Winner: Colin Firth’s Fists of “Free Bird”
Then again, Colin Firth is proving himself as the man who could be king. While we were all giggling like schoolgirls about Dakota Johnson’s Intro to Bondage Toys 101, Firth’s been hard at work, quietly raking in the gold by thrashing fundamentalists to “Free Bird.” See, Fifty Shades sank to fourth at the box office with $10.9 million — another 50-plus-percent drop — but Kingsman held on to second place for a third weekend in a row with $11.75 million. (That said, at $486 million worldwide, drops in North America are the last thing on the Fifty Shades team’s mind.) That puts the Matthew Vaughn film at a very respectable $85.7 million domestic and $209 million worldwide. It is truly a brave new world when Colin Firth remixed to Lynyrd Skynyrd outperforms Will Smith running cons at the Super Bowl. If there are indeed two kinds of people in this world — hammers and nails — right now Colin Firth is the hammer.
Loser: Undead Olivia Wilde
To give you an idea of how off a weekend it was, even low-budget horror-meister Jason Blum had a bad day. The latest entry from his now Oscar-winning1 profit factory Blumhouse, The Lazarus Effect, came in fifth with a $10.6 million opening, just below the $12 million to $14 million everyone was expecting. Then again, the film only cost $3.3 million to begin with, so even after marketing expenses, Relativity Media isn’t exactly going to lose its shirt. But seriously, America, do we want to live in a world where Olivia Wilde crushing Childish Gambino in a metal locker with her mind isn’t worth at least $15 million? I, for one, don’t.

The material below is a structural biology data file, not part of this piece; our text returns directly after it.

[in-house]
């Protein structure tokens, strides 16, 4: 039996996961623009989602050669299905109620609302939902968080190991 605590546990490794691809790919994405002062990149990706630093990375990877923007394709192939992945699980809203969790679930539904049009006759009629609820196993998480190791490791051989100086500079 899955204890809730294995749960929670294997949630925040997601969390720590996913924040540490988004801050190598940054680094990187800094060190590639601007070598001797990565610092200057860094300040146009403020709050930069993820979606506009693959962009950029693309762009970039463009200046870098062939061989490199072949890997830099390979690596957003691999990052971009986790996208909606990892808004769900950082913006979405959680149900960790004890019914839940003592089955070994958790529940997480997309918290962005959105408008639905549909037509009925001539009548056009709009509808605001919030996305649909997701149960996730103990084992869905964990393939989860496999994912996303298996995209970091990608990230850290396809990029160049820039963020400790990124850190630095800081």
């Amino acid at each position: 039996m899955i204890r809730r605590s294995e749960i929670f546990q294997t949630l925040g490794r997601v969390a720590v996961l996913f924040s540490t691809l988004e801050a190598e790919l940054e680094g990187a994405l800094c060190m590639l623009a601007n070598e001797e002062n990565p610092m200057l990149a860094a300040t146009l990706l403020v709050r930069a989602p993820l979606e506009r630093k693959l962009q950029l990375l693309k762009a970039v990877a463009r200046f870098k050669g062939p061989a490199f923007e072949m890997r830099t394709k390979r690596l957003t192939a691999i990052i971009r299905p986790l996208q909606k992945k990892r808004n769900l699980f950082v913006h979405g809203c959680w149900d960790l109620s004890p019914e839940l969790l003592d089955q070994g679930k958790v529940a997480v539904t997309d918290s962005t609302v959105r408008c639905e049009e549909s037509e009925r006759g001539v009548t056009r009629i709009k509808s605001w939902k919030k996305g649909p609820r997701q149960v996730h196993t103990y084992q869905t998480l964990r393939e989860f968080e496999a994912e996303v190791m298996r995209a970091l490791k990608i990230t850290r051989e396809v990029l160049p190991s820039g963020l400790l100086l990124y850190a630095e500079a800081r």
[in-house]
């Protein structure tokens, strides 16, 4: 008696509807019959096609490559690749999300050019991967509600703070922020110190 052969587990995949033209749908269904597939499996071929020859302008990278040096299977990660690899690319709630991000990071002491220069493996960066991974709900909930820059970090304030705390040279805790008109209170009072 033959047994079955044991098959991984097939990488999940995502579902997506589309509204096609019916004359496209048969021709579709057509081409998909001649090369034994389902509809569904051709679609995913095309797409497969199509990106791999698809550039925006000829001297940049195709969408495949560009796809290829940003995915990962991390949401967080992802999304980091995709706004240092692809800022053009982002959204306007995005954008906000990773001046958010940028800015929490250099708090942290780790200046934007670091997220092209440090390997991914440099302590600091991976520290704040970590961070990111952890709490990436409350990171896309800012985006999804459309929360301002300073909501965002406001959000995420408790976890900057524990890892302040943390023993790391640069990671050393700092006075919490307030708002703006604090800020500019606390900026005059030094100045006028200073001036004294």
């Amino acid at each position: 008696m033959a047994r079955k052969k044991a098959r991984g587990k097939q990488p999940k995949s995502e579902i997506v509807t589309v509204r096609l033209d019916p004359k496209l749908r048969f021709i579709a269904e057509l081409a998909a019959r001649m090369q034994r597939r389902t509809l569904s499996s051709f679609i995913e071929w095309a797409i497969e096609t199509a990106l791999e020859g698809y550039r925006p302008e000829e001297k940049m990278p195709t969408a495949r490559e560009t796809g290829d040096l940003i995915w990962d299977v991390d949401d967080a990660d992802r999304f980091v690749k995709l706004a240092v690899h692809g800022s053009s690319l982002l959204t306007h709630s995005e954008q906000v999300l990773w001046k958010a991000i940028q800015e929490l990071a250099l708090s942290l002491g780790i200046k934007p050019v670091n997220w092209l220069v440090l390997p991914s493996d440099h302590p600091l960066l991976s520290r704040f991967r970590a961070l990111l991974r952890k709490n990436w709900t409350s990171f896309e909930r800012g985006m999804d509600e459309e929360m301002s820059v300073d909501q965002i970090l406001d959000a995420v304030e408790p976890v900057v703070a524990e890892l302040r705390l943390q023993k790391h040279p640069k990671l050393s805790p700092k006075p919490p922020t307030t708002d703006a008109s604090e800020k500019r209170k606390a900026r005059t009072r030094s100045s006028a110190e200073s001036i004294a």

Winner: The Oscar Boost
Cheers to Whiplash.
So is the post-Oscars box office bump really a thing, or is it just how Hollywood rationalizes its ultimate expression of self-love every year? When the nominees aren’t exactly box office heavyweights, the Oscars can only help. Birdman’s already on VOD, and it managed to add almost another $2 million in theaters this weekend. Fellow Best Picture nominee The Imitation Game collected $1.9 million, but the big winner is Still Alice, which won Julianne Moore her long overdue Best Actress Oscar: Not yet out on VOD or Blu-ray, Still Alice grossed $2.7 million for ninth place, bumping it to a nearly $12 million gross on a $5 million budget. And, of course, American Sniper earned $7.7 million more, boosting its domestic total to $331 million. Fun-fact time: Since Sniper technically opened last Christmas, sometime next week it will bypass Guardians of the Galaxy and The Hunger Games as 2014’s top-grossing film at the American box office.
Speaking of heirs to the box office crown: Bradley Cooper, anyone?
The Big Willie–Style Weekend Top Five
- Focus, Warner Bros., $19.1 million
- Kingsman: The Secret Service, Fox, $11.75 million ($85.69 million domestic total)
- The SpongeBob Movie: Sponge Out of Water, Paramount, $11.2 million ($140.3 million domestic total)
- Fifty Shades of Grey, Universal, $10.9 million ($147.7 million domestic total)
- The Lazarus Effect, Relativity, $10.6 million